Alcohol-Drugs Interaction

S.No.

Combination

Effect

1.

Alcohol + barbiturates

Dramatically increased depressant effect

2.

Alcohol + antihistamines

Marked drowsiness

3.

Alcohol + Valium

Rapid increase in sedative effect

4.

Alcohol + Marijuana or Hashish

Decreased coordination, increased reaction time, impaired judgement

5.

Alcohol + Aspirin

Increased risk of damage to gastric mucosa.

 

Effect of Drug Addition of Family, Society and Addicts : The drug-users not only themselves suffer from the ill-effects of drug addiction, they also bring miseries to the entire family. Since they get the supply of the drugs from illegal sources, they encourage smuggling and other associated illegal activities, resulting in several other social problems. It is evident that all the drugs affect the central nervous system and their prolonged use causes permanent damage. The body fails to work without the drugs. Ultimately other organs also get damaged, and the drug-users become victims of various diseases. There are several reasons causing drug addiction.

(1) Curiosity : Frequent reference to drugs in newspapers, literature and on radio makes a person curious to have personal experience of the taste of a particular drug.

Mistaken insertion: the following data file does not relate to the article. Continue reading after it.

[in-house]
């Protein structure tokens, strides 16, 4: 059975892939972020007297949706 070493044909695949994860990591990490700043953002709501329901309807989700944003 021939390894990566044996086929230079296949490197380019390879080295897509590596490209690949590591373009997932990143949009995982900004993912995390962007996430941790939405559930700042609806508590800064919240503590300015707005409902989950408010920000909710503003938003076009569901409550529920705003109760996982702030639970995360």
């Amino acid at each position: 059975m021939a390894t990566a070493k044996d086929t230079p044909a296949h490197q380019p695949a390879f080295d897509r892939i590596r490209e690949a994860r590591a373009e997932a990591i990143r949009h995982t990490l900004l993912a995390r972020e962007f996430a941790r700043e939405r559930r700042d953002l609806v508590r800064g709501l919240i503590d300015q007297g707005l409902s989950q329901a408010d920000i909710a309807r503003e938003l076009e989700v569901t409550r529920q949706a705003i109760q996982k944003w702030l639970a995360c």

(2) Peer group pressure : Constant description by friends about the “good feeling” creates a temptation. Such inspiration from friends and peer groups acts as a pressure to start with drugs.

(3) To overcome frustrations and depressions : The desire to get solace or relief from personal problems initiates the use of drugs. The school children who take refuge in drugs are usually lonely, unloved and insecure.

(4) Excitement and adventure : It is natural for the young to look for some exciting work. The intake of drug being illegal satisfies that feeling of excitement and adventure.

(5) Looking for a different world : Some people believe that drugs open up a new world of perception. It increases the ability to appreciate the aesthetic beauties, helps in intellectual enlightenment and creativity.

(6) Desire to do more physical or mental work : Some people use drugs to increase their working power. Many students use drugs to work whole night before examinations. In most cases this leads to mental-breakdown.

(7) Persistent use to get relief from pain : People suffering from pain often take drugs for relief. Such persistent use is sometimes based on medical prescription. This practice makes them addicts.

(8) Family history : Examples of parents of members of the family using drugs act as the most natural stimulant.